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Author Notes:

Arshed A. Quyyumi, MD, Emory Clinical Cardiovascular Research Institute, Emory University School of Medicine, 1462 Clifton Road Northeast, Suite 507, Atlanta, GA 30322. E-mail: aquyyum@emory.edu

Dr Kelli and Dr Mehta contributed equally to this work.

The authors would like to acknowledge the Emory Cardiovascular Biobank participants and research study coordinators.

Authors reported no disclosures.

Subjects:

Research Funding:

Kelli, Mehta, Tahhan, Kim, Dhindsa, and Sandesara have been supported by the Abraham J. and Phyllis Katz Foundation.

Kelli has been supported by NHLBI T32 THL130025A grant.

Mehta is supported by American Heart Association grant 19POST34400057.

Quyyumi is supported by NIH grants 1R61HL138657‐02; 1P30DK111024‐03S1; 5R01HL095479‐08; 3RF1AG051633‐01S2; 5R01AG042127‐06; 2P01HL086773‐08; U54AG062334‐01; 1R01HL141205‐01; 5P01HL101398‐02; 1P20HL113451‐01; 5P01HL086773‐09; 1RF1AG051633‐01; R01 NS064162‐01; R01 HL89650‐01; HL095479‐01; 1DP3DK094346‐01; 2P01HL086773; and American Heart Association grant 15SFCRN23910003.

Keywords:

  • Science & Technology
  • Life Sciences & Biomedicine
  • Cardiac & Cardiovascular Systems
  • Cardiovascular System & Cardiology
  • cardiovascular outcomes
  • education
  • risk assessment
  • secondary prevention
  • socioeconomic position
  • SOCIOECONOMIC-STATUS
  • RISK-FACTORS
  • CARDIOVASCULAR OUTCOMES
  • HEART-DISEASE
  • INCOME

Low Educational Attainment is a Predictor of Adverse Outcomes in Patients With Coronary Artery Disease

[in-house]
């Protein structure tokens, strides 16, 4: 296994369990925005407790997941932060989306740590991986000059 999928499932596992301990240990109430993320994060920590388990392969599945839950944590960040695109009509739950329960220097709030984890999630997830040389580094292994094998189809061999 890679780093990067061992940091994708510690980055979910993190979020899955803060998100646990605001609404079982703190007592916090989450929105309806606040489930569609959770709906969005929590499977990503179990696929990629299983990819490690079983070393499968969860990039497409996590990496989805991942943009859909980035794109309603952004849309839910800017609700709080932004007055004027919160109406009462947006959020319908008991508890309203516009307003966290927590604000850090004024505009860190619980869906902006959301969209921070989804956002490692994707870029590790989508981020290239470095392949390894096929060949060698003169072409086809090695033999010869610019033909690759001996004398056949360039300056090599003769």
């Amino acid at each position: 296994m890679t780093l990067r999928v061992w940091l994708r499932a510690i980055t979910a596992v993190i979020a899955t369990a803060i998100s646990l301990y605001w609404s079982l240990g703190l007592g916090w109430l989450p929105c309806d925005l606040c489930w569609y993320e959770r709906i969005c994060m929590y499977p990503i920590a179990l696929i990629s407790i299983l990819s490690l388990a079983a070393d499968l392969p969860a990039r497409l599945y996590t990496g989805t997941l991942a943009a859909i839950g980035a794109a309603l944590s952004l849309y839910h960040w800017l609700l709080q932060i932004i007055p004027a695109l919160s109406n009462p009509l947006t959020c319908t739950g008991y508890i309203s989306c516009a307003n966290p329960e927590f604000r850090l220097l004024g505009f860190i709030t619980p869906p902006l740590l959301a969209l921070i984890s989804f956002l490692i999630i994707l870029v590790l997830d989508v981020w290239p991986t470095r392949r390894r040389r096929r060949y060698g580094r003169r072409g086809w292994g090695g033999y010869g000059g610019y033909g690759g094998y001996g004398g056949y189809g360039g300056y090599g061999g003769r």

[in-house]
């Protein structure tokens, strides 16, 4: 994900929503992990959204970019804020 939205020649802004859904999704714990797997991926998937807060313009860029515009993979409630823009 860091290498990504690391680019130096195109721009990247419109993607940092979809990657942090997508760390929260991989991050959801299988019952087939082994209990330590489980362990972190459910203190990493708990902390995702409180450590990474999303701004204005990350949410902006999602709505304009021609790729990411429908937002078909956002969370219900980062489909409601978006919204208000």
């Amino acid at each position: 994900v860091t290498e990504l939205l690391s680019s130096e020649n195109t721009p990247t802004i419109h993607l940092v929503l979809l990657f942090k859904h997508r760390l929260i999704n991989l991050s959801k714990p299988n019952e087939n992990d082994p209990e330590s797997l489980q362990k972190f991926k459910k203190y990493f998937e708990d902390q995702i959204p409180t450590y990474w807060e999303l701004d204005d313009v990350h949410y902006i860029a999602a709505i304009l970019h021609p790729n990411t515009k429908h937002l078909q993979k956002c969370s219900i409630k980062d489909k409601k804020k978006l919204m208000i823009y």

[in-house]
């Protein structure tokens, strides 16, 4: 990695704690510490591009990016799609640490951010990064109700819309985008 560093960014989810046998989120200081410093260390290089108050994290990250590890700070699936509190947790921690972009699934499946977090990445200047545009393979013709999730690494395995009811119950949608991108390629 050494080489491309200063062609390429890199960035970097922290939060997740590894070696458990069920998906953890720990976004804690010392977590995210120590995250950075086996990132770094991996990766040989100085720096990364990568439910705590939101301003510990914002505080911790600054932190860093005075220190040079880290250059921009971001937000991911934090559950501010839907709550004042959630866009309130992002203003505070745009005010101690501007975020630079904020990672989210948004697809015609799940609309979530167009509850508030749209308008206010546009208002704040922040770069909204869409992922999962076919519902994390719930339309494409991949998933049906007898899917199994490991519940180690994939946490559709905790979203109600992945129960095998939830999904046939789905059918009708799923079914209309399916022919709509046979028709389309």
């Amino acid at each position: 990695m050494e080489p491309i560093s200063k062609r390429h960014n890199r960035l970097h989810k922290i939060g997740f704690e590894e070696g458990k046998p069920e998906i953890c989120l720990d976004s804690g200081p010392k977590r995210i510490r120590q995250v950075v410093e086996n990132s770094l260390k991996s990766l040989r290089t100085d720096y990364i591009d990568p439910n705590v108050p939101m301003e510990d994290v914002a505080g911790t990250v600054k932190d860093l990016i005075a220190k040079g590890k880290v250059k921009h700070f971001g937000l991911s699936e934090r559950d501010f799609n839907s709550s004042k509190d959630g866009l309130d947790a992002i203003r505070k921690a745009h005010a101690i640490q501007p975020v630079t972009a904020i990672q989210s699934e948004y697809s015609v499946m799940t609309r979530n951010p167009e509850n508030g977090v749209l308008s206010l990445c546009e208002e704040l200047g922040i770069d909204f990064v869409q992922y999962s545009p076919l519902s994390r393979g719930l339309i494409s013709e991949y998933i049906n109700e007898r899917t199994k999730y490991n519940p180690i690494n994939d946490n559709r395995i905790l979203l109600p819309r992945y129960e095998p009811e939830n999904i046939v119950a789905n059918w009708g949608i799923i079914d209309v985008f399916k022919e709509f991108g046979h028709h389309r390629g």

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Journal Title:

Journal of the American Heart Association

Volume:

Volume 8, Number 17

Publisher:

, Pages e013165-e013165

Type of Work:

Article | Final Publisher PDF

Abstract:

Background: Educational attainment is an indicator of socioeconomic status and is inversely associated with coronary artery disease risk. Whether educational attainment level (EAL) among patients with coronary artery disease influences outcomes remains understudied. Methods and Results: Patients undergoing cardiac catheterization had their highest EAL assessed using options of elementary/middle school, high school, college, or graduate education. Primary outcome was all-cause mortality and secondary outcomes were a composite of cardiovascular death/non-fatal myocardial infarction and non-fatal myocardial infarction during follow-up. Cox models adjusted for clinically relevant confounders were used to analyze the association of EAL with outcomes. Among 6318 patients (63.5 years, 63% men, 23% black) enrolled, 16%, 42%, 38%, and 4% had received graduate or higher, college, high school, and elementary/middle school education, respectively. During 4.2 median years of follow-up, there were 1066 all-cause deaths, 812 cardiovascular deaths/non-fatal myocardial infarction, and 276 non-fatal myocardial infarction. Compared with patients with graduate education, those in lower EAL categories (elementary/middle school, high school, or college education) had a higher risk of all-cause mortality (hazard ratios 1.52 [95% CI 1.11-2.09]; 1.43 [95% CI 1.17-1.73]; and 95% CI 1.26 [1.03-1.53], respectively). Similar findings were observed for secondary outcomes. Conclusions: Low educational attainment is an independent predictor of adverse outcomes in patients undergoing angiographic coronary artery disease evaluation. The utility of incorporating EAL into risk assessment algorithms and the causal link between low EAL and adverse outcomes in this high-risk patient population need further investigation.

Copyright information:

Copyright © 2019 The Authors. Published on behalf of the American Heart Association, Inc., by Wiley.

This is an Open Access work distributed under the terms of the Creative Commons Attribution-NonCommercial-NoDerivatives 4.0 International License (http://creativecommons.org/licenses/by-nc-nd/4.0/).

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